SK: Why is this a hard thing for the exchange to do? Why is this technology difficult to get off the ground?

MK: All of this is very difficult to build. All of this requires a lot of different coders to be talking to each other, and it's all very hard. I’m just very happy that all of these other pieces are working because all of it is extremely hard. There’s nothing about the IT pieces, any element, that is easy. My team, if we just did the regular test scenarios, we would not have discovered the flaw. Because we developed very unusual scenarios, that helped us figure out we were getting an incorrect calculation.

I’m very happy we decided to test the cases that might never ever come up, because we found these glitches.

No one is going to be left behind, I want to stress that. We’re going to have daily logs of people who have applied. No one is going to fall through the cracks. Everyone is going to have their coverage effective January, as long as they enroll and pay the premium. We will be following up with every single person who fills out the application in October.

SK: Is there any longer term impact? When I’m at the White House, they talk about how, on October 1, everyone should be able to shop for health insurance. You can only get so far in the shopping process in D.C. because of this glitch. Do you think that matters?

MK: I firmly believe there is no negative impact on consumers. If I thought there would be any negative impact, we would have potentially turned this on and then notified consumers that we redid the calculation. That was the other option, turn it on knowing you’d have to follow up with some consumers because of them getting the wrong information. I did not want to do that.

There is absolutely no negative impact on consumers, I cannot stress that enough. The shopping process, this whole online portal is all new, and consumers are going to want to check it out, and see what’s available. This is just the start. Consumers will have lots of time to make decisions, shop and finish the transaction. So everyone could open an account, look at all the policies, the prices and start thinking about which health plan is right for them. Consumers will have accurate information about the premium tax credit they’re eligible for. They’ll get that information in early November, for those who qualify. That’s ample time to make a decision.

SK: I see some people outside of here taking this as a sign that Obamacare isn’t ready to launch, that we should just delay it a year, that this is the first of many glitches? What do you think of that? Do you feel ready?

MK: Here’s what I know. October 1 SHOP functionality will be working with full choice for employers, very robust SHOP probably the most robust in the nation. On the individual side, great companies, great options, and consumers can go start to finish. We’ve tested the whole process, you can open an account, you can check out your prices, you can see up to three options all at once, you could print all 34 if you wanted to. All of that is ready to go on October 1.

In the interest of full transparency, we found the glitch, we were not getting 100 percent accuracy rate on eligibility and premium reductions. And I did not want to go live with that because we’re not getting 100 percent accuracy. So we determined there is no negative impact on consumers at all. Their coverage will not be delayed, they will have coverage effective January 1.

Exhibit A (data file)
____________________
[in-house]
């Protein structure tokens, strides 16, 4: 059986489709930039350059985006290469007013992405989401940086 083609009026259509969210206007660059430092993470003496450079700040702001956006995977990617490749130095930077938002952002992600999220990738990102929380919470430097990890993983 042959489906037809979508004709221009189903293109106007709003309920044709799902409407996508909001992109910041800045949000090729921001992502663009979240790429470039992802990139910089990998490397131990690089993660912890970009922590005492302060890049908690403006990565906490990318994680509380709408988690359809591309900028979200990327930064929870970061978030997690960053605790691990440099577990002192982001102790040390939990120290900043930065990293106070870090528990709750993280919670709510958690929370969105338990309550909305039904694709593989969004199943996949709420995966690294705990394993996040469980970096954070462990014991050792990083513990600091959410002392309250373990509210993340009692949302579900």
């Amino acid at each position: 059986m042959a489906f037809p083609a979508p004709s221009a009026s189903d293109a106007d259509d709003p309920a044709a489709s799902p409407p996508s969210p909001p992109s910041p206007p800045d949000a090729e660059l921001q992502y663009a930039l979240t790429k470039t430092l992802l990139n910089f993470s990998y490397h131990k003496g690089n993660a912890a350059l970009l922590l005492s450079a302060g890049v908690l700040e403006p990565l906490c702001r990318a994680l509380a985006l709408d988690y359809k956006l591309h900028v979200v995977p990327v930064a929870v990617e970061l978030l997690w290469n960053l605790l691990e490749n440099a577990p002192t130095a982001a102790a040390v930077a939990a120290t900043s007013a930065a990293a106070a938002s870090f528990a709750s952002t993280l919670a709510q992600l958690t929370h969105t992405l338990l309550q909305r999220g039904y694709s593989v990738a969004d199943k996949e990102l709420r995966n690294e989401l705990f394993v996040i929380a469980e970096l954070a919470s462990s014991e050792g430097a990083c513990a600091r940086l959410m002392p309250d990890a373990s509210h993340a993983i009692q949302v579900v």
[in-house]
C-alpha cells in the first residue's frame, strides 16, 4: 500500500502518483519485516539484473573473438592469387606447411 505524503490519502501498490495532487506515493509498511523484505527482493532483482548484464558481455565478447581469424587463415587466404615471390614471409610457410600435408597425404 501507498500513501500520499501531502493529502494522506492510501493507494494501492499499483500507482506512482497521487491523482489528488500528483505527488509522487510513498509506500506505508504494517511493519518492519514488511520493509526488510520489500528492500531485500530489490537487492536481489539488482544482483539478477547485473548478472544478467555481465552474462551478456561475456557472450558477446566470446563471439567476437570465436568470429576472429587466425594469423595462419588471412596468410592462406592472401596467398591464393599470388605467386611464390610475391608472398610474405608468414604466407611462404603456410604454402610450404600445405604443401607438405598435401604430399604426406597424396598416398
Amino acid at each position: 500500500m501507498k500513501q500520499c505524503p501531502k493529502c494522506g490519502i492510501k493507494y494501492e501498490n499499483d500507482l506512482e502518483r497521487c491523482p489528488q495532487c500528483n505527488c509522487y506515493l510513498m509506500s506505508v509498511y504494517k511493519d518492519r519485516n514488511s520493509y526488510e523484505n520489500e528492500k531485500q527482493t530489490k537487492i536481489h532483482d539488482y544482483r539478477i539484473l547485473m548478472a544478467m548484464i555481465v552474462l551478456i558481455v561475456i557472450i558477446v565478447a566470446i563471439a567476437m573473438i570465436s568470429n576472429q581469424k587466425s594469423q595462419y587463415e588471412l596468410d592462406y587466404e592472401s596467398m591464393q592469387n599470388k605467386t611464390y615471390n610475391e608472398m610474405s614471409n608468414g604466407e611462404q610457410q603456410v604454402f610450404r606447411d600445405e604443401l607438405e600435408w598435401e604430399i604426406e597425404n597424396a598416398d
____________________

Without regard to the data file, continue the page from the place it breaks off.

None of this is easy. The IT build alone is very complicated. The fact that for the most part, all state-based marketplaces can go live October 1, and provide tools and new options that don’t exist right now, is incredible. We’ve moved the ball forward.

SK: What would you say to people here in D.C. looking over at Virginia and Maryland, who are asking, why won’t some of this be available to me on the first day? Why can’t I see prices on the first date?

MK: There’s not going to be any delay on the Medicaid side. It’s business as usual on Medicaid. There is no delay at all.

I would rather have accuracy for everyone than accuracy for 85 percent of the population. So, I think it's really important to gain consumer trust and provide accurate information as we know it at the time, and that’s exactly what we’ve done. We cannot give everyone an accurate determination right now. I cannot turn that function on and know that some people will not have accurate information about their premium reduction.

KLIFF NOTES: Top health policy reads from around the web.

Few insurers will offer coverage in Georgia. "About 95 percent of American consumers will have a choice of two or more health insurance issuers, and often many more, the U.S. Department of Health and Human Services said Wednesday in announcing premiums for federally run insurance exchanges in 36 states, including Georgia. But in two regions of southwest Georgia, there’s only one insurer offering coverage –- Blue Cross and Blue Shield of Georgia. And the premiums in that corner of the state are much higher than in the rest of Georgia." Andy Miller in Georgia Health News

Californians are largely unaware of their Obamacare options. "California is one of two dozen states preparing to dramatically expand Medicaid, the federal-state insurance program for the poor, yet the survey found only half of newly eligible low-income Californians presume they will qualify. The nonpartisan Kaiser Family Foundation surveyed some 2,000 uninsured Californians from mid-July until the end of August, a summertime lull before a burst of planned advertising and outreach efforts." Sarah Varney in Kaiser Health News. 

Trouble for the health marketplaces? "With less than five days left to debug the sprawling new computer system, there are other signs of trouble: People close to the situation are also skeptical the online marketplaces for individual customers will be fully ready. The administration said it was confident they would open on time." Louise Radnofsky, Christopher Weaver and Sarah E. Needleman in the Wall Street Journal.